HTTP::Client::Parallel - A HTTP client that fetchs all URIs in parallel
# Create the parallising client my $client = HTTP::Client::Parallel->new; # Simple fetching my $pages = $client->get( 'http://www.google.com/', 'http://www.yapc.org/', 'http://www.yahoo.com/', ); # Mirroring to disk my $responses = $client->mirror( 'http://www.google.com/' => 'mirrors/google.html', 'http://www.yapc.org/' => 'mirrors/yapc.html', 'http://www.yahoo.com/' => 'mirrors/yahoo.html', );
Fetching a URI is a very common network-bound task in many types of programming. Fetching more than one URI is also very common, but unless the fetches are capable of entirely saturating a connection, typically time is wasted because there is often no logical reason why multiple requests cannot be made in parallel.
Executing IO-bound and network-bound tasks is extremely easy in any event-based programming model such as POE, but these event-based systems normally require complete control of the application and that the program be written in a very different way.
Thus, the biggest problem preventing running HTTP requests in parallel is not that it isn't possible, but that mixing procedural and event programming is difficult.
The few existing mechanisms generally rely on forking or other platform-specific methods.
HTTP::Client::Parallel is designed to bridge the gap between typical cross-platform procedural code and typical cross-platform event-based code.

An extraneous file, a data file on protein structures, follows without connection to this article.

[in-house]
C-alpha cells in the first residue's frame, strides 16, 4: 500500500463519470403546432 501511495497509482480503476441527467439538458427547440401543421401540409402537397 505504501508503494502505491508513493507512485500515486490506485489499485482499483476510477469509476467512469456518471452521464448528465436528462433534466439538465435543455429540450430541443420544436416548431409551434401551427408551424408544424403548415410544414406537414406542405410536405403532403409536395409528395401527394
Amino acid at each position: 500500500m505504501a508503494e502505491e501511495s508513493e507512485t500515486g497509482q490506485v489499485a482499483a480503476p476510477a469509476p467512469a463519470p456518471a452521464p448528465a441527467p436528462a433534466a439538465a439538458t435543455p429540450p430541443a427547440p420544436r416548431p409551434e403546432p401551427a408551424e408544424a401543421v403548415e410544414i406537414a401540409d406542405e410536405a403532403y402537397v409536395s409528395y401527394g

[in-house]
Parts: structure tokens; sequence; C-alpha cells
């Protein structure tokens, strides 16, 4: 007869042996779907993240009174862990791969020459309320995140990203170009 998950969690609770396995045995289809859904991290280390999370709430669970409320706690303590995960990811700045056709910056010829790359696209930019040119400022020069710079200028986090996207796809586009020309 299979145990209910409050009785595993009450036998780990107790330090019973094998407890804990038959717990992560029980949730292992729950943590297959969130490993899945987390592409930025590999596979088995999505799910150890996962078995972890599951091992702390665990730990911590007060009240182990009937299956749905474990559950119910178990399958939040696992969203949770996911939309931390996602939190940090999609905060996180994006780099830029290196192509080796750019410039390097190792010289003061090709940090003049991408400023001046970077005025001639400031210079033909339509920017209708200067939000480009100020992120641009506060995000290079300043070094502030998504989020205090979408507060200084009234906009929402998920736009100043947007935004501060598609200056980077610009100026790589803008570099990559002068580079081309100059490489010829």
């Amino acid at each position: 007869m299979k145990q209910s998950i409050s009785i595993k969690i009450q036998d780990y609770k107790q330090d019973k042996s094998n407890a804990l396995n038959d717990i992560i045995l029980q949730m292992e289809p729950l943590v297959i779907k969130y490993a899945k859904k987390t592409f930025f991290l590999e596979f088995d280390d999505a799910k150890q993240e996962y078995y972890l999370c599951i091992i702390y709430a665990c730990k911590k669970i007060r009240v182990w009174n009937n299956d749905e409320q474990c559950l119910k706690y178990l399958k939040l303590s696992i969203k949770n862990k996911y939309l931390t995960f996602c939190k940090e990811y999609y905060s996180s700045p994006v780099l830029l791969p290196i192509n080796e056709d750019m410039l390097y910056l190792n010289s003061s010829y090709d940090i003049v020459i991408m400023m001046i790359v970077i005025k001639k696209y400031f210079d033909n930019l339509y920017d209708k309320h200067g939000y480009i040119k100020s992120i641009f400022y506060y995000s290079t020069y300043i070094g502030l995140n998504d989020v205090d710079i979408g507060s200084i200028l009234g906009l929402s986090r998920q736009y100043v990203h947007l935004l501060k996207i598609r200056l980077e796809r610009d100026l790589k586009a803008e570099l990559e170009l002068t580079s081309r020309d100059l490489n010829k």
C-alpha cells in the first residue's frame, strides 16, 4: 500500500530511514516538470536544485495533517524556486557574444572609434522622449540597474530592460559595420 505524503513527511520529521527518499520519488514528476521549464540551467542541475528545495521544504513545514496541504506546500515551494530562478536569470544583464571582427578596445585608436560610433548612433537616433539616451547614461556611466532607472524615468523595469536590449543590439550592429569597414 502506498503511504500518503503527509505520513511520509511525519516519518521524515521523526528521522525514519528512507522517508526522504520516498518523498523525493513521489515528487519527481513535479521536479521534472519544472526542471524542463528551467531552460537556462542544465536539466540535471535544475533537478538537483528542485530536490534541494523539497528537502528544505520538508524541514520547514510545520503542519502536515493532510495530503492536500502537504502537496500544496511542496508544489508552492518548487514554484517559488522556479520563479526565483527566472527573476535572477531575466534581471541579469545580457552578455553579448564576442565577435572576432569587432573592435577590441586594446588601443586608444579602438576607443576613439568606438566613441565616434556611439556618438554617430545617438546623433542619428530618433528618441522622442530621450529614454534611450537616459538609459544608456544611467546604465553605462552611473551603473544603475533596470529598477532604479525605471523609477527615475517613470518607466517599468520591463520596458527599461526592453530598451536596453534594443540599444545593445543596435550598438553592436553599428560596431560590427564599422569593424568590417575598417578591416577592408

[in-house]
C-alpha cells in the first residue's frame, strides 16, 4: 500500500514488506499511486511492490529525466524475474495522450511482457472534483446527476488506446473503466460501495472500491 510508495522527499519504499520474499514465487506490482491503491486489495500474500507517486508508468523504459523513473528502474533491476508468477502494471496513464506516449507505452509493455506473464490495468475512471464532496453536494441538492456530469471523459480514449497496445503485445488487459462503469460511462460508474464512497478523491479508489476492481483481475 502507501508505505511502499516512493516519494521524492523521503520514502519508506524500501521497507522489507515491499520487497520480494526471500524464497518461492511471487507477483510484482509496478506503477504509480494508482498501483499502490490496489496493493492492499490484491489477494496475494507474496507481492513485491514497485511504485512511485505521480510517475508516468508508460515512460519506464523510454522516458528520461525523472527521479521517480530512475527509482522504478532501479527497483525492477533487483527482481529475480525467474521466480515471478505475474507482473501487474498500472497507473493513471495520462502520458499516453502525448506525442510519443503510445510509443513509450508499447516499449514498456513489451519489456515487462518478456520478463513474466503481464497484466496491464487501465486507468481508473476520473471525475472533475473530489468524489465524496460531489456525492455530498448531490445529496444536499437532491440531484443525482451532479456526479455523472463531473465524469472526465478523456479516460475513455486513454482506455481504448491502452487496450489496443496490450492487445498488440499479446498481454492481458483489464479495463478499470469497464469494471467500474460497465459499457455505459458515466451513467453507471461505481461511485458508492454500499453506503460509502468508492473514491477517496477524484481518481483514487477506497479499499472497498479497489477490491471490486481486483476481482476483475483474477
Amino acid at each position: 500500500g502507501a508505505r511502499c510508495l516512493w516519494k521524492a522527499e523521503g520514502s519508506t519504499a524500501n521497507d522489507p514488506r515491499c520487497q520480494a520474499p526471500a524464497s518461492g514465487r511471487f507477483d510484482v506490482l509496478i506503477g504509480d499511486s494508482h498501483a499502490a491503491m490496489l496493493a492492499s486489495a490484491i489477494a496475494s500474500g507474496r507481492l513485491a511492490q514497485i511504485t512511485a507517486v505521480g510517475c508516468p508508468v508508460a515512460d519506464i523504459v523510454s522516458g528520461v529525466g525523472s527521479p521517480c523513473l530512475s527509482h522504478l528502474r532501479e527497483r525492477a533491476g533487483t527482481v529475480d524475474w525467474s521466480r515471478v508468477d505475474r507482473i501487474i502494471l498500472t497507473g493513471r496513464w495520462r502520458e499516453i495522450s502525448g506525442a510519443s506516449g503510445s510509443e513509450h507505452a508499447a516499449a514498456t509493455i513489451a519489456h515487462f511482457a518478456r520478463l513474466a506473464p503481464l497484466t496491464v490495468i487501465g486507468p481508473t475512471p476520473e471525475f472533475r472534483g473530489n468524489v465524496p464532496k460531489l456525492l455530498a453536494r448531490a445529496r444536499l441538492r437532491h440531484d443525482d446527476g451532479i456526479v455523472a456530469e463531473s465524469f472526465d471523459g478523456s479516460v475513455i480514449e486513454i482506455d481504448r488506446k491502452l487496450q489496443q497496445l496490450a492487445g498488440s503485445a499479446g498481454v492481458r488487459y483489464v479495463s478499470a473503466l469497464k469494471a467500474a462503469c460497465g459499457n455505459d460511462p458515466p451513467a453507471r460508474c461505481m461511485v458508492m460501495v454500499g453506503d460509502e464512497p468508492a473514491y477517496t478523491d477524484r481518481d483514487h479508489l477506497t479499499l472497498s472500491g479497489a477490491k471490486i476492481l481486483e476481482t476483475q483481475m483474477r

It allows you to set up a series of HTTP tasks (fetching to memory, fetching to disk, and mirroring to disk) and then issue a single method call which will block and execute all of them in parallel.
Behind the scenes HTTP::Client::Parallel will temporarily hand over control of the process to POE to execute the HTTP tasks.
Once all of the HTTP tasks are completed (using the standard POE::Component::HTTP::Client module, the POE kernel will shut down and hand control of the application back to the normal procedural code, and thus back to your code.
As a result, a developer with no knowledge of POE or event-based programming can still take advantage of the capabilities of POE and gain major speed increases in HTTP-based programs with relatively little work.
TO BE COMPLETED
Bugs should be reported via the CPAN bug tracker at
For other issues, contact the author.
Marlon Bailey <firstname.lastname@example.org>
Adam Kennedy <email@example.com>
Jeff Bisbee <firstname.lastname@example.org>
Copyright 2008 Marlon Bailey, Adam Kennedy and Jess Bisbee.
This program is free software; you can redistribute it and/or modify it under the same terms as Perl itself.
The full text of the license can be found in the LICENSE file included with this module.